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Community-based solutions to Virginia’s eviction crisis

Two women in chairs talking to each other in a TV studio. Woman on left is wearing a red blazer and woman on the right is in a grey blazer.
Elijah Hedrick
VPM News Focal Point
(L-R) Charvalla West, Interim CEO of the United Way of the Virginia Peninsula talks to VPM News Focal Point anchor, Angie Miles

Charvalla West, Interim CEO of the United Way of the Virginia Peninsula discusses a pilot program that helps families avoid eviction and move out of poverty. 


ANGIE MILES: Many cities across Virginia are dealing with a shortage of available affordable rental homes and renters who can't keep up with the increasing cost do sometimes face eviction. Charvalla West is the interim CEO of the United Way of the Virginia Peninsula, which runs the peninsula eviction reduction program. Thank you so much for joining us, Charvalla.

CHARVALLA WEST: Thank you for having me.

So, I'd like to actually start by talking a little bit about public housing because it has really been evolving. We're seeing across the state and across the nation, housing authorities moving away from what was thought of as traditional public housing, and moving towards partnerships, mixed income, mixed use developments, with services, more on site for renters, and for families, health care services, childcare services, sometimes food, grocery stores, that sort of thing. How does that impact your work at the United Way, and your efforts to help people find pathways out of poverty?

I think it's a heavy lift for any community that's considering the work of revitalizing public housing, I think it's necessary to ensure that everyone has a safe home in a safe neighborhood that they can afford. I think there are a lot of benefits to having more integrated communities where there's not a concentration of poverty, I think we've seen the consequences of that. But it is complicated, and it is hard for the families who have to find other means, other places to call home in the in between time. We've been very fortunate to participate with our local housing authorities and their partners, as folks are finding their way through this process over the last few years. And we are hopeful, but it's really going to take all of us supporting these families along the way to make sure that they do find the stability we all intend for them to have in the end.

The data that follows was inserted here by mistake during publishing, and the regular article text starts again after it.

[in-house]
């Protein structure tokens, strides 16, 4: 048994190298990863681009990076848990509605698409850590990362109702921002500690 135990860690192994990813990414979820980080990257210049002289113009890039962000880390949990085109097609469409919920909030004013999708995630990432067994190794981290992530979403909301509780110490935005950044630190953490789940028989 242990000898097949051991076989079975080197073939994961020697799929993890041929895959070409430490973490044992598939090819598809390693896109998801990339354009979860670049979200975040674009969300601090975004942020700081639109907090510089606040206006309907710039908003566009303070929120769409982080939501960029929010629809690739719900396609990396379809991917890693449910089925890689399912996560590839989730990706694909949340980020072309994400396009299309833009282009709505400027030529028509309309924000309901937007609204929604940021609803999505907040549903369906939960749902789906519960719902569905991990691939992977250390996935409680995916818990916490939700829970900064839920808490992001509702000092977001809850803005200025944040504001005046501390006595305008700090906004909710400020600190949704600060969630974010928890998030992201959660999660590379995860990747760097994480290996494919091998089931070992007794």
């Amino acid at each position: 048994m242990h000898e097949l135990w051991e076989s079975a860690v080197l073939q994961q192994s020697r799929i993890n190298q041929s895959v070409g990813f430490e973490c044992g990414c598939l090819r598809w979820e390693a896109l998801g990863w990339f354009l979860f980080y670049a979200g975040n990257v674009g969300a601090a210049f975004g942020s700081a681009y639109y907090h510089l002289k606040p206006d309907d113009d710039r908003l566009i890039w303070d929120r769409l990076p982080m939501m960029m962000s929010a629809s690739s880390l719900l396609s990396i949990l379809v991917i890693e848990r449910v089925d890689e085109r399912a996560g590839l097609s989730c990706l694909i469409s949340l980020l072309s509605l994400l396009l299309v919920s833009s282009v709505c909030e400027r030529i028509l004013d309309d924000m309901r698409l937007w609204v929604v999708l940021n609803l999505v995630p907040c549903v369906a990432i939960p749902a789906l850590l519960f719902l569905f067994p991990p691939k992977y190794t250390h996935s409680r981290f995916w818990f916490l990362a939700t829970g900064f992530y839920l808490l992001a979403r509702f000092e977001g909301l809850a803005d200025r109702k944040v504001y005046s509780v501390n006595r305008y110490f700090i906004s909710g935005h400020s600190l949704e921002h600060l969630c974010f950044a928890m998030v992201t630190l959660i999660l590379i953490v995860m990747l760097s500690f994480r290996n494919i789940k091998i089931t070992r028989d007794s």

So no matter how grand the vision is, there's likely to be some bumpiness along the way, right to get to that vision. And you've just touched on what one of the issues is here. As these developments are revitalized, remodeled, sometimes demolished in order to build something new, those residents have to go somewhere. And there are a number of programs in place to help them to relocate temporarily. But that doesn't seem to be perfect. Right. Some of them don't come back to public housing, or don't choose to. Some of them may want to, but maybe they're not enough units. Again, how does that intersect with what you're doing at the United Way?

So I think it's important to recognize that sometimes when this happened, we're taking people out of their neighborhoods, sometimes their generational neighborhood, where they have lived and their families have lived for a very long time. And there's an adjustment that has to happen. It also changes - what is available to a family where maybe I could walk to the grocery store before or to the corner store that may not be an option, maybe changes in schools, for children who are going to and from different neighborhoods. And then once the housing is rebuilt, to have a more diverse income community means that there are less units there for people who had lived there before. So it's there is some choice in that, of course, as people decide to stay or come back. And so wherever they are, we need to make sure that they have access to the resources that can stabilize them during the transition. And most importantly, once that project is complete, are all of the folks who live there before going to be okay?